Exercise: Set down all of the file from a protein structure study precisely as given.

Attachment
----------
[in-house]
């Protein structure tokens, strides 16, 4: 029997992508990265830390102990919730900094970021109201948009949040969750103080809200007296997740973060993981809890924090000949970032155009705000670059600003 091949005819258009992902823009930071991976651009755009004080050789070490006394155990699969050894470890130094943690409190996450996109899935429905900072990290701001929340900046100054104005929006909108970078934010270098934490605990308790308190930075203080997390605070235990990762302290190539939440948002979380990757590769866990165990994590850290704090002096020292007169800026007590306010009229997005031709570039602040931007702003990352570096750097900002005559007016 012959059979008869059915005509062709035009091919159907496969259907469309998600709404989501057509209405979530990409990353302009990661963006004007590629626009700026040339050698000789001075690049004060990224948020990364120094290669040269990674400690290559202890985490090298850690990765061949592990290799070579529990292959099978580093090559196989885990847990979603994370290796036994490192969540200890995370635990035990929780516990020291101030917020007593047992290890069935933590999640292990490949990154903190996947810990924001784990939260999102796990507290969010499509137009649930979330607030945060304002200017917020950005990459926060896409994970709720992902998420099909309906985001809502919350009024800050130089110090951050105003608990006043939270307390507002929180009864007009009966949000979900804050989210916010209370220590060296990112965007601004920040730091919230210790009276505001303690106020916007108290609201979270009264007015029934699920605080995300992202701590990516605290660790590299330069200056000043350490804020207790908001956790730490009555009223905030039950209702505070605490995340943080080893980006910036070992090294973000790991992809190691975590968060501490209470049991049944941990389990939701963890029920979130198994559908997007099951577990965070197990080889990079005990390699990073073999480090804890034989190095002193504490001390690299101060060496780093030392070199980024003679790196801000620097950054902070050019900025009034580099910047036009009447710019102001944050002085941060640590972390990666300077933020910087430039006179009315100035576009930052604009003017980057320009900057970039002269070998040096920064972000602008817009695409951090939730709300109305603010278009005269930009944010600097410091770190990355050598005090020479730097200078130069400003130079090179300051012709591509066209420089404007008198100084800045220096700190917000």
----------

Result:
[in-house]
């Protein structure tokens, strides 16, 4: 029997992508990265830390102990919730900094970021109201948009949040969750103080809200007296997740973060993981809890924090000949970032155009705000670059600003 091949005819258009992902823009930071991976651009755009004080050789070490006394155990699969050894470890130094943690409190996450996109899935429905900072990290701001929340900046100054104005929006909108970078934010270098934490605990308790308190930075203080997390605070235990990762302290190539939440948002979380990757590769866990165990994590850290704090002096020292007169800026007590306010009229997005031709570039602040931007702003990352570096750097900002005559007016 012959059979008869059915005509062709035009091919159907496969259907469309998600709404989501057509209405979530990409990353302009990661963006004007590629626009700026040339050698000789001075690049004060990224948020990364120094290669040269990674400690290559202890985490090298850690990765061949592990290799070579529990292959099978580093090559196989885990847990979603994370290796036994490192969540200890995370635990035990929780516990020291101030917020007593047992290890069935933590999640292990490949990154903190996947810990924001784990939260999102796990507290969010499509137009649930979330607030945060304002200017917020950005990459926060896409994970709720992902998420099909309906985001809502919350009024800050130089110090951050105003608990006043939270307390507002929180009864007009009966949000979900804050989210916010209370220590060296990112965007601004920040730091919230210790009276505001303690106020916007108290609201979270009264007015029934699920605080995300992202701590990516605290660790590299330069200056000043350490804020207790908001956790730490009555009223905030039950209702505070605490995340943080080893980006910036070992090294973000790991992809190691975590968060501490209470049991049944941990389990939701963890029920979130198994559908997007099951577990965070197990080889990079005990390699990073073999480090804890034989190095002193504490001390690299101060060496780093030392070199980024003679790196801000620097950054902070050019900025009034580099910047036009009447710019102001944050002085941060640590972390990666300077933020910087430039006179009315100035576009930052604009003017980057320009900057970039002269070998040096920064972000602008817009695409951090939730709300109305603010278009005269930009944010600097410091770190990355050598005090020479730097200078130069400003130079090179300051012709591509066209420089404007008198100084800045220096700190917000």